Today, a Trump impeachment is moving past theory and the formulation of legal grounds and has officially become a paper trail in Congress. The L.A. Times reports today that Democratic Congress member Rep. Brad Sherman of California has been the first member of the House of Representatives to draft and circulate a resolution that would be the first step in formulating articles of impeachment against President Donald Trump.
America and indeed the world has been talking about a potential Trump impeachment since long before Trump even took office. In September 2016, Professor Christopher Peterson of the University of Utah published a paper in the Oregon Law Review citing a legal basis of fraud and racketeering upon which he thought a potential Trump impeachment could occur. That article was revised last week on June 20.
Now Rep. Brad Sherman is making a case for a Trump impeachment, using the legal grounds of "high crimes and misdemeanors" as defined by the United States Constitution. In Professor Peterson's paper, he defined fraud and racketeering as applicable to the high crimes definition as required by the Constitution.
The L.A. Times reports that Brad Sherman is an 11-term Democrat, and is the first to make the paper trail for articles of impeachment against the current president. Brad Sherman also sits on the House Financial Services Committee.
He's not the only Democrat that has used the "I" word. Democrat Minority Leader Nancy Pelosi has called for a Trump impeachment, casually and not formally in Congress. Rep. Ted Lieu from California, who sits on the House Judiciary Committee where impeachment would begin, has also tweeted that he is reading up on the impeachment process.
Rep. Sherman's impeachment proposal has accused Donald Trump of obstruction of justice, through the firing of FBI Director James Comey.
In an interview with the L.A. Times Sherman said,
"I think that the president's approach to governance is a threat to the republic. I'm circulating the articles to try to move one step closer in the process and also, hopefully…push the White House to say we've got to move toward competence."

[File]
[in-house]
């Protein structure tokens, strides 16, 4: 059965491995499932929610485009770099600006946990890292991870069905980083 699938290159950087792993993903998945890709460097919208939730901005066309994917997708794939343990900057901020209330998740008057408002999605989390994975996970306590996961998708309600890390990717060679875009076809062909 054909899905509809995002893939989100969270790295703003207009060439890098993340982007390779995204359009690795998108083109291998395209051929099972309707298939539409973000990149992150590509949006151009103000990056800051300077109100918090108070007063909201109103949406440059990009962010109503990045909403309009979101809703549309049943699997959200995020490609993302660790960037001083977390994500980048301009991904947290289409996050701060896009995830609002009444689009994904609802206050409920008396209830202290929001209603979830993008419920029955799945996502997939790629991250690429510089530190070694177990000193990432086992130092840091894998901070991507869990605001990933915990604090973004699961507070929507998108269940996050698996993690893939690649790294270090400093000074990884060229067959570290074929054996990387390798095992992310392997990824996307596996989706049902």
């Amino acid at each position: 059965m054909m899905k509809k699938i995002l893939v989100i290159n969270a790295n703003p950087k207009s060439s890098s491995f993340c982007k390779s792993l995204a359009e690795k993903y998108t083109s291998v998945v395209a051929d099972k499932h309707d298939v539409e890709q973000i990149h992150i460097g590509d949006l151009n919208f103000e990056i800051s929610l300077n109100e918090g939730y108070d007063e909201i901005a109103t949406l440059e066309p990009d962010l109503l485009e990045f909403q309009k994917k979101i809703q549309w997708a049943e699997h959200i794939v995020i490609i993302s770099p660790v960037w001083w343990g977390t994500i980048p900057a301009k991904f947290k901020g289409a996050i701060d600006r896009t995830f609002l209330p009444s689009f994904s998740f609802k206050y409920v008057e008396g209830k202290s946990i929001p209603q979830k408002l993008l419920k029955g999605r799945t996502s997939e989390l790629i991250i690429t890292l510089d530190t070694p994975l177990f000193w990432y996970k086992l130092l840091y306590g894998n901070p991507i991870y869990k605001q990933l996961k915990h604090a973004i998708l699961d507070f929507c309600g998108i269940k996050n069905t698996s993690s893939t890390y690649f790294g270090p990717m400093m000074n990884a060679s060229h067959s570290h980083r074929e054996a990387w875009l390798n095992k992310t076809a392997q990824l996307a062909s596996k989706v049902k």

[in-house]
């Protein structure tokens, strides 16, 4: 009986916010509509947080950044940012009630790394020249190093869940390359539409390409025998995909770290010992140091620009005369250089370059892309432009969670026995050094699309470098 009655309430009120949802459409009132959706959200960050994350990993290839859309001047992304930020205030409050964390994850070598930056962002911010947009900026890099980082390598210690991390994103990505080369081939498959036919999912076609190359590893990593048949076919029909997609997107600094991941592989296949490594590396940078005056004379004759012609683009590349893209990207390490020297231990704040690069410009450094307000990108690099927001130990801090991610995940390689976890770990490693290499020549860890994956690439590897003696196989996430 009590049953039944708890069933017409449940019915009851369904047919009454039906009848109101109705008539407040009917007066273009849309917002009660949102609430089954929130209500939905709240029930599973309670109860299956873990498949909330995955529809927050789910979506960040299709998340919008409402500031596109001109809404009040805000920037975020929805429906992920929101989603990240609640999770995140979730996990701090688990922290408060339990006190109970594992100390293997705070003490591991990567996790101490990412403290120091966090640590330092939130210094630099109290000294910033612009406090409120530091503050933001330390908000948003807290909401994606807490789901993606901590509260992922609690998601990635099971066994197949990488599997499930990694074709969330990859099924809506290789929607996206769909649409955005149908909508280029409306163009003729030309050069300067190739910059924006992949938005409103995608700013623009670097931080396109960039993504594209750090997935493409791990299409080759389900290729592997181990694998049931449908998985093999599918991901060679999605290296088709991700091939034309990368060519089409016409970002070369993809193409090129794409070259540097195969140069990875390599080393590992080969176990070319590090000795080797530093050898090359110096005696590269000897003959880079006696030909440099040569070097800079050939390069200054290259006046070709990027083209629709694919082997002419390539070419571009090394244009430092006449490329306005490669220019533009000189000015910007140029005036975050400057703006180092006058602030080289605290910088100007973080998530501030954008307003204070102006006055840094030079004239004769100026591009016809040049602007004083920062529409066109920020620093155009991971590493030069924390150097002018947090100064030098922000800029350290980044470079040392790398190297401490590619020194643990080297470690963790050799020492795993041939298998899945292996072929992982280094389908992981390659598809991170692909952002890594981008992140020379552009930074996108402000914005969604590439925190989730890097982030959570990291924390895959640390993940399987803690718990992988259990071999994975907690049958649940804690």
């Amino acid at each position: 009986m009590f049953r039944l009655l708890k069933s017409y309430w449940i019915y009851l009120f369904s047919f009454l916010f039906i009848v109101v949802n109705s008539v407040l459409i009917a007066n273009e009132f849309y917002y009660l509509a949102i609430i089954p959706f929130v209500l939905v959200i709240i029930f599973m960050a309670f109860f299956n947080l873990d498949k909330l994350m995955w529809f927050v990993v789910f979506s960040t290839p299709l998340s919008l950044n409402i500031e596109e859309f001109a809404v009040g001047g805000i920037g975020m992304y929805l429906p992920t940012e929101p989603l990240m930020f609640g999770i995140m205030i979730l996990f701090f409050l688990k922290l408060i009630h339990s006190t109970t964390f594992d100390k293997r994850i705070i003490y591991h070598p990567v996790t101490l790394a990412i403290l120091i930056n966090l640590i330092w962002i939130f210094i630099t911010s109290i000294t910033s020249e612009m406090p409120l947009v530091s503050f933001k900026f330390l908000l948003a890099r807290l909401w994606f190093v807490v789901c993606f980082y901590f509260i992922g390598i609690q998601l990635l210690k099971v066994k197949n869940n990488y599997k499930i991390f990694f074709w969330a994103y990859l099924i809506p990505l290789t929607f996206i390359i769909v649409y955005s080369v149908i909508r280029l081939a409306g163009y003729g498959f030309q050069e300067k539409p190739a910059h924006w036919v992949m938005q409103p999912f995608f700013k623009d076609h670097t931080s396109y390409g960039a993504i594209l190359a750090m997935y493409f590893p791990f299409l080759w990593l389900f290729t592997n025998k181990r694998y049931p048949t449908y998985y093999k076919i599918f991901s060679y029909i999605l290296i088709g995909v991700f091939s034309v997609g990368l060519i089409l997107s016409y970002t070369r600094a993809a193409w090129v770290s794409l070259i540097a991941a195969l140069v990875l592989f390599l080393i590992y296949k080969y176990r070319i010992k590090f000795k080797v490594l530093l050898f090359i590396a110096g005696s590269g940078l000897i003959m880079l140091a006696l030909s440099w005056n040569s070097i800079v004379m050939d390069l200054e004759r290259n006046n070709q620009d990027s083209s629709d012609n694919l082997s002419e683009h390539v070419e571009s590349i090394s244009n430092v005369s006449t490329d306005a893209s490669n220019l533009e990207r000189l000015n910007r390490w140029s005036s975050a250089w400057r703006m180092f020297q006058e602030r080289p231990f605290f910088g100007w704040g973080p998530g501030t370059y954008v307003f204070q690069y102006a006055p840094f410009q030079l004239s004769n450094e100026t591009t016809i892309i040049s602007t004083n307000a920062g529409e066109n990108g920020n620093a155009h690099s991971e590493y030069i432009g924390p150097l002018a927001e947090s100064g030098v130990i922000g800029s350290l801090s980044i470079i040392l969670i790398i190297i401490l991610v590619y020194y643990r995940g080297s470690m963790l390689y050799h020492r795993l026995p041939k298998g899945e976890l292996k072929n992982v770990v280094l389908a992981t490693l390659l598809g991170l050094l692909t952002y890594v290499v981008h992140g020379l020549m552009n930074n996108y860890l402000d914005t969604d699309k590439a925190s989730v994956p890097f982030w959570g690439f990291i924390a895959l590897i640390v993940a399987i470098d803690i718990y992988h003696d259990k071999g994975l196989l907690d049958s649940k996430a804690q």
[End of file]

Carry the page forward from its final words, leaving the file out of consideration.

Brad Sherman has written a letter to colleagues asking them to consider his resolution. He is also considering a legal move that would enable him to bring it to the House floor that would force the House to go on record with a vote on a Trump impeachment.
Democrat Congress member Rep. Al Green from Texas has also said he is going to be drafting articles of impeachment. This has not happened yet.
Brad Sherman stated that he worked with the House Office of the Legislative Counsel to draft his formal articles. Where Sherman's measure differs from Green's is that Green offered no timeline on his proposal, but Brad Sherman expects action on his "to be ready in the coming weeks rather than months" according to a newspaper clipping from the L.A. Times online.
Rep. Sherman has said he will not bring it to the floor to force a vote without first consulting the Democratic caucus. And, although Rep. Lieu of California has been reading up on a Trump impeachment process, his spokesperson said that Rep. Lieu believes, "aside from declaring war, impeaching a president is the gravest action members of Congress can take and it should never be the first option."
Even so, Congress members act on behalf of their constituents, and the American constituency has been very loud on a Trump impeachment. "Impeach Trump" signs appear everywhere in the world today.
The Impeach Donald Trump Now group has a petition in place, calling on Congress to investigate if grounds for impeachment exist. The petition is now at 1.1 million signatures at the time of press.
The Independent reports that Robert Reich, who served with President Ford and President Carter, has been very vocal about a Trump impeachment. He recently said the following.
"Obstruction of justice was among the articles of impeachment drafted against both Presidents Nixon and Clinton. The parallel between Nixon and Trump is almost exact. White House tapes revealed Nixon giving instructions to pressure the acting FBI director into halting the Watergate investigation. Two weeks after Trump told Comey privately, 'I need loyalty,' he had another private meeting with Comey in the Oval Office...after shooing out his advisers – all of whom had top security clearance…"
Donald Trump has called the investigation into Trump Russia collusion and interference a witch hunt.
Robert Reich says the legal statute of obstruction of justice applies when, "whoever corruptly, or by threats of force, or by any threatening letter or communication influences, obstructs, or impedes or endeavors to influence, obstruct, or impede the due and proper administration of the law."
A Donald Trump impeachment would start in the House Judiciary Committee. However, the Trump Russia investigation is nowhere near complete. While Donald Trump has been accused of obstruction of justice by the general public and many legal eagles, the allegations have not been tested at the Congressional level, yet.
That is not to say they won't be, but just that, there is a lengthy process to go before that happens. An investigation led by Robert Mueller is underway and ongoing to reach answers to the questions Americans are posing on that matter today.
Although a resolution for articles of impeachment has been drafted, and looks very similar to the ones against President Nixon, the process of impeachment itself is lengthy. Those hanging on the hopes of bloggers and speculators that it will happen soon would be disappointed.
[Featured Image by Rainmaker Photo/MediaPunch/AP Images]